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  5. It's great that you have such an old and treasured book. One of the treasures of my collection is a McGuffy's First Eclectic Reader from 1897. My Dad taught me to read with it, as his mother taught him, and her father taught her. With my sons added to the lineage four generations have now worked out of it, and I hope it goes for another four.

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  6. I love buying books. Even just to look at the cover or browse a few pages. Months or years later I will pull it off the shelf and enjoy. I especially love purchasing sewing, knitting, cooking, and interior design books in addition to my fiction novels.

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  7. What a great reference book to have in your collection. I have acquired a few when my daughter took me to her favorite thrift shop.

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  8. I'm with CoutureArts on this one. :)

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  9. Please never worry about "going too deep"! I love the way that your blogs cause me to think about a whole lot more than just the mechanics of sewing. Education for all, has always and will always be the route to understanding ourselves and each other. Thank you for sharing yourself with me!

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  10. Okay, now the regrets have kicked in. I went to an estate sale this weekend and that book was there and I DID NOT BUY it. Darn! I did buy a lot of other books, but not that one.

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  11. I have several oldish sewing books picked up from second-hand bookstores. The oldest has no publication date but looks to be from the 50's judging by the styles. I LOVE my books and I love your blog, too. Thank you for imparting to others, your joy in sewing.

    Kathy in Oz

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  12. I'm glad you mentioned the "Fitting and Pattern Alteration" book. I've been toying with the idea of buying it. Alexandra's review has made me think more about buying it and has probably moved it from the "maybe" to the"yes" column.

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  13. I love that you treasure it enough to put in your will. I have an early 1900's copy of the Dilmont DMC needlework book that I should do something similar with. Although I have no clue who would treasure it and not put it on a sale for a quarter. Actually I should think of something do do with all my books. And sewing/craft stuff.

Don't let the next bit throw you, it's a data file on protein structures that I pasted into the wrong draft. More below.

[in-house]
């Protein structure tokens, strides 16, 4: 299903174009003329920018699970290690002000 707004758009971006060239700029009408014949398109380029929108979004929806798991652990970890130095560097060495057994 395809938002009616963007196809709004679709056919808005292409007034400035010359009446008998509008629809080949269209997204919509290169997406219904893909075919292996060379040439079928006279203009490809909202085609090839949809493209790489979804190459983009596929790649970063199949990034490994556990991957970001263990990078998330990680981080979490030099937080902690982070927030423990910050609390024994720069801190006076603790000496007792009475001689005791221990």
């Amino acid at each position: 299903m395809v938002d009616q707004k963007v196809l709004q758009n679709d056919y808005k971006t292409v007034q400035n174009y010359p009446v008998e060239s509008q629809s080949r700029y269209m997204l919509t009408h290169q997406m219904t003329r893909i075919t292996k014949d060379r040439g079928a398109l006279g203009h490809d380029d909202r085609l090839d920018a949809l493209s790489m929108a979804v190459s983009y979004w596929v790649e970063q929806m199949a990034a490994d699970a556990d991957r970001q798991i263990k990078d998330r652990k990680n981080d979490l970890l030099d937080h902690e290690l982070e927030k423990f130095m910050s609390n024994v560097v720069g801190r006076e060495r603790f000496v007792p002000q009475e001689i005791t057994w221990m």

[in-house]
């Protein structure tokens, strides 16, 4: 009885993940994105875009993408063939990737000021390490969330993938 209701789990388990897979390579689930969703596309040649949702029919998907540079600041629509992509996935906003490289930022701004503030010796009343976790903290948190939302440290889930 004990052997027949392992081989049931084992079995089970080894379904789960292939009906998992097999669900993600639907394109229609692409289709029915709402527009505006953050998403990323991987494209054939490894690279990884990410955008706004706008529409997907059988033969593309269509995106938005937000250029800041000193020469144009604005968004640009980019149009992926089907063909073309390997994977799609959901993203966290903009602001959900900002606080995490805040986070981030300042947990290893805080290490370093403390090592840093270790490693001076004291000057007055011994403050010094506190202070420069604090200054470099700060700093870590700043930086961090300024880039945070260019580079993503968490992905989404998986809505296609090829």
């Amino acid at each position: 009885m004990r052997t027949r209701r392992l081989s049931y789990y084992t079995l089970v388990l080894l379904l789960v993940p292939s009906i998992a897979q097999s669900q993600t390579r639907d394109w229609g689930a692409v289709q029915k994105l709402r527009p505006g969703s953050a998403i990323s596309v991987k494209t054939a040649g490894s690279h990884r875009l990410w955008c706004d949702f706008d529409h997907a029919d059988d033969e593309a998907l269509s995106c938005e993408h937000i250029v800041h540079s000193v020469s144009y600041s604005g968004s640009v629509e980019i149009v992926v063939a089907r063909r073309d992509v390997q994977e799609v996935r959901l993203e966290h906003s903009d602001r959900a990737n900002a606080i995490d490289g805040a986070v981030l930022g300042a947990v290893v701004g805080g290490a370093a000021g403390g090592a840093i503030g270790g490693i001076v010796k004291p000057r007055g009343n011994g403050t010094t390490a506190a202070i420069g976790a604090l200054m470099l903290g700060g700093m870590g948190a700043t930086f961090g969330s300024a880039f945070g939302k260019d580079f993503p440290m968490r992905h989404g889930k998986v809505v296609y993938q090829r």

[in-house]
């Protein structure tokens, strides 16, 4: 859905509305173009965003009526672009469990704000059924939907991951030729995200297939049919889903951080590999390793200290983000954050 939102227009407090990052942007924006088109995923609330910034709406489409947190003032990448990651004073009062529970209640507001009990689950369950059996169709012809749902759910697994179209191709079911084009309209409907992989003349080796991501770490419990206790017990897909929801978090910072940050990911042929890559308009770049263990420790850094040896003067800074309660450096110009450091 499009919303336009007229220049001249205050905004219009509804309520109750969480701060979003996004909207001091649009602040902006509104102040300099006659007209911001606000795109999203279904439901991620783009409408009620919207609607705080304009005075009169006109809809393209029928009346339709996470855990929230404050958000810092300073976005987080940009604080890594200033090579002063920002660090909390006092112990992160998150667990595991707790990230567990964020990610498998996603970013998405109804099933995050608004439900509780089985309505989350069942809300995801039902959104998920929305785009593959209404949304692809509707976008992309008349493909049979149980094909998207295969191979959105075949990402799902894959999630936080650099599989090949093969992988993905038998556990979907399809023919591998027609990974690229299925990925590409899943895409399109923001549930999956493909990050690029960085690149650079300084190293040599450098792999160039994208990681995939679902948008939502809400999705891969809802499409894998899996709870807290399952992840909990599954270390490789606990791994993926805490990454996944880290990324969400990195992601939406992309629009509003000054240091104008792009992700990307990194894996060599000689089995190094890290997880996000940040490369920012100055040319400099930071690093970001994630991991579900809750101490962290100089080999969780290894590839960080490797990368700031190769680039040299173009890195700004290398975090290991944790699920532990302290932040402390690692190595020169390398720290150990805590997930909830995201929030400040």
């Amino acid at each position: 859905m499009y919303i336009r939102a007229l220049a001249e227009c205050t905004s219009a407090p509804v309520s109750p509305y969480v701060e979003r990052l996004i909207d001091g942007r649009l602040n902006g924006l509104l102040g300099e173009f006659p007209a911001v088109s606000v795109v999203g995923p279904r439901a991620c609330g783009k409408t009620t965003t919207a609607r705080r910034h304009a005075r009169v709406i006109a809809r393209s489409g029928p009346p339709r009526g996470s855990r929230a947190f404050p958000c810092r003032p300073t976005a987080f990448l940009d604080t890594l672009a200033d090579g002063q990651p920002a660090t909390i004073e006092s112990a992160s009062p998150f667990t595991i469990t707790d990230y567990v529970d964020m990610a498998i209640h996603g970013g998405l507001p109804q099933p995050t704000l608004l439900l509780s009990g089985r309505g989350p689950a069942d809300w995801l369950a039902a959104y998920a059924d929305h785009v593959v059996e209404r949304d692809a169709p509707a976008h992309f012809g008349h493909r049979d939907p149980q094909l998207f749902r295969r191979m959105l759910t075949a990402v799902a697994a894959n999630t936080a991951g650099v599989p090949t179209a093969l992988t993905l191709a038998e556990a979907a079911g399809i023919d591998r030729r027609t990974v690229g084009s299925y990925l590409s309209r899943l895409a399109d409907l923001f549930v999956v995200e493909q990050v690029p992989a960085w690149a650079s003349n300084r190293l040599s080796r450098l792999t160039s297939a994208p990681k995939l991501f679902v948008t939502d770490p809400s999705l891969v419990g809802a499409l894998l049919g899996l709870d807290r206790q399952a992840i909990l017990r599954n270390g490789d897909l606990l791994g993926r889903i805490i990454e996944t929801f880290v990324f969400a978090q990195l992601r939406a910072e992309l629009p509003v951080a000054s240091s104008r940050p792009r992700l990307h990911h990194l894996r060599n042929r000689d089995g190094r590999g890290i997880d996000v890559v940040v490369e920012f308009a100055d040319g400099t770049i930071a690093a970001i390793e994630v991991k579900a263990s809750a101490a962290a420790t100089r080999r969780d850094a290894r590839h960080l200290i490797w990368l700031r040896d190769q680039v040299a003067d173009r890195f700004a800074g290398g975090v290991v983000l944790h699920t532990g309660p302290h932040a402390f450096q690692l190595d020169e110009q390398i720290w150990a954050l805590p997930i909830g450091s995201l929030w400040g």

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  14. Dover Books reprints some OOP sewing guides; the Victorian sewing and pattern books are useful. I sewed only from books and television until I stumbled across the sewing blog world. I sat before my computer screen and wept for joy that I had found someone else who liked to sew. The internet has many bad and good aspects. but the best -- in my only-too-humble opinion -- is that it allows for community to be nurtured. Always enjoy reading your posts.

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  15. Books are my friends as well. I like to have it right next to me when I work on a pattern, and I've got this book in an earlier edition. It's a great book.

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  16. I learned to sew by the seat of my pants,and I did not know about sewing books until I migrated the United States. Then I found PBS and sewing with Nancy and I began to buy sewing magazines and the rest is history. And just like you I had an extensive sewing library because I love to read and I love books; the internet is a great source of information but nothing, and I mean nothing takes the place of books.

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  17. We're on the verge of becoming book hoarders at our house! Both hubs and I are avid reader/collectors. While we have several old volumes, none that old, or better still, a sewing volume. :) Lucky girl.

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  18. I was so excited to read about your sewing book because I have a copy of it too! It's one of the treasured volumes in my sewing library. I inherited it from my mother-in-law who was according to her own account, quite a seamstress back in the day. She used to tell us about coming home from work in the evening and cutting out and sewing an outfit in time for her sister to wear it the next day. She sewed everything on her Singer Featherweight which I also own now. (Though I prefer to use my Bernina for garment sewing.)

    Anyway, to bring this back on topic, I love reading about (and trying) older sewing techniques. And I like to see how they were done in former times. It helps me decide whether or not I want to use shortcut methods. On some garments I definitely want to go slow and use old fashioned techniques.

    --C.B. (who sews at http://quiltingbibliophagist.blogspot.com)